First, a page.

15. Flow Monitor

15.1. Model Description

The source code for the module lives in the directory src/flow-monitor.

The Flow Monitor module goal is to provide a flexible system to measure the performance of network protocols. The module uses probes, installed in network nodes, to track the packets exchanged by the nodes, and it will measure a number of parameters. Packets are divided according to the flow they belong to, where each flow is defined according to the probe’s characteristics (e.g., for IP, a flow is defined as the packets with the same {protocol, source (IP, port), destination (IP, port)} tuple.

The statistics are collected for each flow can be exported in XML format. Moreover, the user can access the probes directly to request specific stats about each flow.

15.1.1. Design

Flow Monitor module is designed in a modular way. It can be extended by subclassing ns3::FlowProbe and ns3::FlowClassifier. Typically, a subclass of ns3::FlowProbe works by listening to the appropriate class Traces, and then uses its own ns3::FlowClassifier subclass to classify the packets passing though each node.

Each Probe can try to listen to other classes traces (e.g., ns3::Ipv4FlowProbe will try to use any ns3::NetDevice trace named TxQueue/Drop) but this is something that the user should not rely into blindly, because the trace is not guaranteed to be in every type of ns3::NetDevice. As an example, CsmaNetDevice and PointToPointNetDevice have a TxQueue/Drop trace, while WiFiNetDevice does not.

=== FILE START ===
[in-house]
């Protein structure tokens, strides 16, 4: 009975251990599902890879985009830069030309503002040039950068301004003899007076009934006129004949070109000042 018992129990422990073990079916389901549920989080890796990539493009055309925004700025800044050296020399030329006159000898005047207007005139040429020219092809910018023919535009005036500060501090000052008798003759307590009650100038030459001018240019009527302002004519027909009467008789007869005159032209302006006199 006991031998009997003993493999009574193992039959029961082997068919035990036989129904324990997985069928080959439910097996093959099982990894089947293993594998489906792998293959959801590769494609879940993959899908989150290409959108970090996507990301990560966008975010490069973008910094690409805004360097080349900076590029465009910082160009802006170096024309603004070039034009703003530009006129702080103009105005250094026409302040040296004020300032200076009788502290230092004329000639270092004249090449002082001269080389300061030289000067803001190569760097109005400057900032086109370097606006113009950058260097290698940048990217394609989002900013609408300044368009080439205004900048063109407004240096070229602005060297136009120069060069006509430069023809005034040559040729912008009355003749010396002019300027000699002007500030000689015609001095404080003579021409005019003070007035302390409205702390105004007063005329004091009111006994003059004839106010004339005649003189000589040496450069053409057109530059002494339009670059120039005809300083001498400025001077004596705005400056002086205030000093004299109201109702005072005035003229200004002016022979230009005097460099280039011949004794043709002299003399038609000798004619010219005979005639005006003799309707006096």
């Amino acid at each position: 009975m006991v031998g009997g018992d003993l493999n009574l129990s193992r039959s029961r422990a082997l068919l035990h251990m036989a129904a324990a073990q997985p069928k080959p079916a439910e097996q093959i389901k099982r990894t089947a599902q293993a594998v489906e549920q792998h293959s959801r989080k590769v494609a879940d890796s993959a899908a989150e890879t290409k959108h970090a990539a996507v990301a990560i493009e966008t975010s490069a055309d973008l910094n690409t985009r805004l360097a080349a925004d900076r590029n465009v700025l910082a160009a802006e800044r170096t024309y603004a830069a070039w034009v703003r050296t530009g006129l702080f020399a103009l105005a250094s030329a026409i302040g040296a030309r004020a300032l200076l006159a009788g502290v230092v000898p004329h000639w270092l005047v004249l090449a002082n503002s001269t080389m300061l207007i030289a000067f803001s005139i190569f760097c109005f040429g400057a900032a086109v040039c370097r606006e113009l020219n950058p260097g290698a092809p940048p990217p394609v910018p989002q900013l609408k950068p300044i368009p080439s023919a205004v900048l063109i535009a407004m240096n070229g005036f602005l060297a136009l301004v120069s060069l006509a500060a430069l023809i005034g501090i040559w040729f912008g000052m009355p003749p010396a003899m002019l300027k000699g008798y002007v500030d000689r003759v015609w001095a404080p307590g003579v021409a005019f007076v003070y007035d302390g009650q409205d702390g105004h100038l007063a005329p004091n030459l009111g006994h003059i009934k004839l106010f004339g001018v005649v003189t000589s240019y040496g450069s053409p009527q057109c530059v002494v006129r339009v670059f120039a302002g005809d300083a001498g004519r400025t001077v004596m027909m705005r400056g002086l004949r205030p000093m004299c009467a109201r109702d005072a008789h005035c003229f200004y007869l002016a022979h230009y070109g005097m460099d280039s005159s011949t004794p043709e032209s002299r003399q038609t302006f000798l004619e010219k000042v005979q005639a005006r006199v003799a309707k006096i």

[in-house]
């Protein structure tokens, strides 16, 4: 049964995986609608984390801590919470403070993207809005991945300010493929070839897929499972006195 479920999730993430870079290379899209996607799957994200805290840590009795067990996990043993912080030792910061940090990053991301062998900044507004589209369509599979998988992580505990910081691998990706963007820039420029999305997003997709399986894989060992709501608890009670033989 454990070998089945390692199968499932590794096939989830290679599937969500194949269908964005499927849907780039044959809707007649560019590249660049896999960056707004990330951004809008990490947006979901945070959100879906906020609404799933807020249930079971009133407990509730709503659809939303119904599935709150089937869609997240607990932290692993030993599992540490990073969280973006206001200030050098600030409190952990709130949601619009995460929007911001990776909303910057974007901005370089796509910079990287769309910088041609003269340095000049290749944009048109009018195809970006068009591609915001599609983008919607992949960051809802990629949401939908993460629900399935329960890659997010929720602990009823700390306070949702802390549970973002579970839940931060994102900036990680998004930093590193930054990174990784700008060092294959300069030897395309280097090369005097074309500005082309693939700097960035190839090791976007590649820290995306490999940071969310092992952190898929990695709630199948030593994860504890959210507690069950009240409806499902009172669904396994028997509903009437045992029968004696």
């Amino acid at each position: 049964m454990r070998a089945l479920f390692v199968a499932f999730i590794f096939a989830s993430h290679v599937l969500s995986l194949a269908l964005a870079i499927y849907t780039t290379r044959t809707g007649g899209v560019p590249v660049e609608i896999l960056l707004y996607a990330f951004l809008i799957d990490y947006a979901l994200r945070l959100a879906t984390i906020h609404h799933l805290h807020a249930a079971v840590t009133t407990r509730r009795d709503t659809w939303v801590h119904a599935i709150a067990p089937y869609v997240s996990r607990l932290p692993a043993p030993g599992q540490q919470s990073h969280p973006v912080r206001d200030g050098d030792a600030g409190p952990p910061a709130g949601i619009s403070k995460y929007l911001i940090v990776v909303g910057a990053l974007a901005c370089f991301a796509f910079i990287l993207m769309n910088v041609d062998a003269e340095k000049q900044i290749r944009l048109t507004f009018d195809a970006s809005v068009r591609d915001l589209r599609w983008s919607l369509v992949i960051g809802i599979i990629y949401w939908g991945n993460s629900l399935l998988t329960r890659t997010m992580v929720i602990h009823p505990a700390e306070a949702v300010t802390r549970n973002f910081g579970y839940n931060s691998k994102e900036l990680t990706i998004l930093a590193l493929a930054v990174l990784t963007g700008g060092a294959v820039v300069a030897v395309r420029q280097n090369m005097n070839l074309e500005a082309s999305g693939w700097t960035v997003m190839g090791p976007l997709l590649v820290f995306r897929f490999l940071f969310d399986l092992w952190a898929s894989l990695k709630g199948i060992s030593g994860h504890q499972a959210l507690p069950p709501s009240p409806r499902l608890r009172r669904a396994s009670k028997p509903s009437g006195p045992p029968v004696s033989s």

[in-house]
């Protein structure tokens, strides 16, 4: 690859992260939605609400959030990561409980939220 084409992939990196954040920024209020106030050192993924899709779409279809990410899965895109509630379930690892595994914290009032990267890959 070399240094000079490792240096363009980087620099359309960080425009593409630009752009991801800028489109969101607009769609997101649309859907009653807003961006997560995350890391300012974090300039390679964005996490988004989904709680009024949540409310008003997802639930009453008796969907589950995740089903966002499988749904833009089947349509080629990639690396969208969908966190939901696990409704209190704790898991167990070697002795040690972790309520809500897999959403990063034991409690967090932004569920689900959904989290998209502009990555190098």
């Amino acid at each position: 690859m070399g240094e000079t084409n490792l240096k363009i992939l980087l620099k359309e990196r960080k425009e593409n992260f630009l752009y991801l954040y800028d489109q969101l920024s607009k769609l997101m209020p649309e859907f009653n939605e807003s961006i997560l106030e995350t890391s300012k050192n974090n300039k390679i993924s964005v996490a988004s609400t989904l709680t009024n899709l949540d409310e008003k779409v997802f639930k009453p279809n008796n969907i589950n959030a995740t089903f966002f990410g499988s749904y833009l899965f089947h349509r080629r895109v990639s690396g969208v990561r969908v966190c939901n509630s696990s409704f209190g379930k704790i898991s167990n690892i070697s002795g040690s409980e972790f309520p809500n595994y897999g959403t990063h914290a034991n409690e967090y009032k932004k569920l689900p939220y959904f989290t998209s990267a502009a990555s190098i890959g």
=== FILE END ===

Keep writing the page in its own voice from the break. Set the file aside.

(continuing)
The full module design is described in [FlowMonitor]

15.1.2. Scope and Limitations

At the moment, probes and classifiers are available only for IPv4 and IPv6.

IPv4 and IPv6 probes will classify packets in four points:

  • When a packet is sent (SendOutgoing IPv[4,6] traces)
  • When a packet is forwarded (UnicastForward IPv[4,6] traces)
  • When a packet is received (LocalDeliver IPv[4,6] traces)
  • When a packet is dropped (Drop IPv[4,6] traces)

Since the packets are tracked at IP level, any retransmission caused by L4 protocols (e.g., TCP) will be seen by the probe as a new packet.

A Tag will be added to the packet (ns3::Ipv[4,6]FlowProbeTag). The tag will carry basic packet’s data, useful for the packet’s classification.

It must be underlined that only L4 (TCP, UDP) packets are, so far, classified. Moreover, only unicast packets will be classified. These limitations may be removed in the future.

The data collected for each flow are:

  • timeFirstTxPacket: when the first packet in the flow was transmitted;
  • timeLastTxPacket: when the last packet in the flow was transmitted;
  • timeFirstRxPacket: when the first packet in the flow was received by an end node;
  • timeLastRxPacket: when the last packet in the flow was received;
  • delaySum: the sum of all end-to-end delays for all received packets of the flow;
  • jitterSum: the sum of all end-to-end delay jitter (delay variation) values for all received packets of the flow, as defined in RFC 3393;
  • txBytes, txPackets: total number of transmitted bytes / packets for the flow;